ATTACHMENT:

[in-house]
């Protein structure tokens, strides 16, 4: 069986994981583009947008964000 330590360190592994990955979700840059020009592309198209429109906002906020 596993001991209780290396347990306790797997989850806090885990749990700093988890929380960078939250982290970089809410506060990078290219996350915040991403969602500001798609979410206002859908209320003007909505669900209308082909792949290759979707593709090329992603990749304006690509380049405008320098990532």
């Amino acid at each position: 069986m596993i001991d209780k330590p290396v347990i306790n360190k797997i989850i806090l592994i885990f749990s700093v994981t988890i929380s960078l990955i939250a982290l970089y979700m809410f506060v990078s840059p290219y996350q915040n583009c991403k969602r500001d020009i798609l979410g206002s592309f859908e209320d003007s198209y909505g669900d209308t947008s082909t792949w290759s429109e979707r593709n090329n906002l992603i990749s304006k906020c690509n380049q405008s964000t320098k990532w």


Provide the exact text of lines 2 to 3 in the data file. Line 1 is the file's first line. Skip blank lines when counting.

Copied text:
């Protein structure tokens, strides 16, 4: 069986994981583009947008964000 330590360190592994990955979700840059020009592309198209429109906002906020 596993001991209780290396347990306790797997989850806090885990749990700093988890929380960078939250982290970089809410506060990078290219996350915040991403969602500001798609979410206002859908209320003007909505669900209308082909792949290759979707593709090329992603990749304006690509380049405008320098990532």
């Amino acid at each position: 069986m596993i001991d209780k330590p290396v347990i306790n360190k797997i989850i806090l592994i885990f749990s700093v994981t988890i929380s960078l990955i939250a982290l970089y979700m809410f506060v990078s840059p290219y996350q915040n583009c991403k969602r500001d020009i798609l979410g206002s592309f859908e209320d003007s198209y909505g669900d209308t947008s082909t792949w290759s429109e979707r593709n090329n906002l992603i990749s304006k906020c690509n380049q405008s964000t320098k990532w």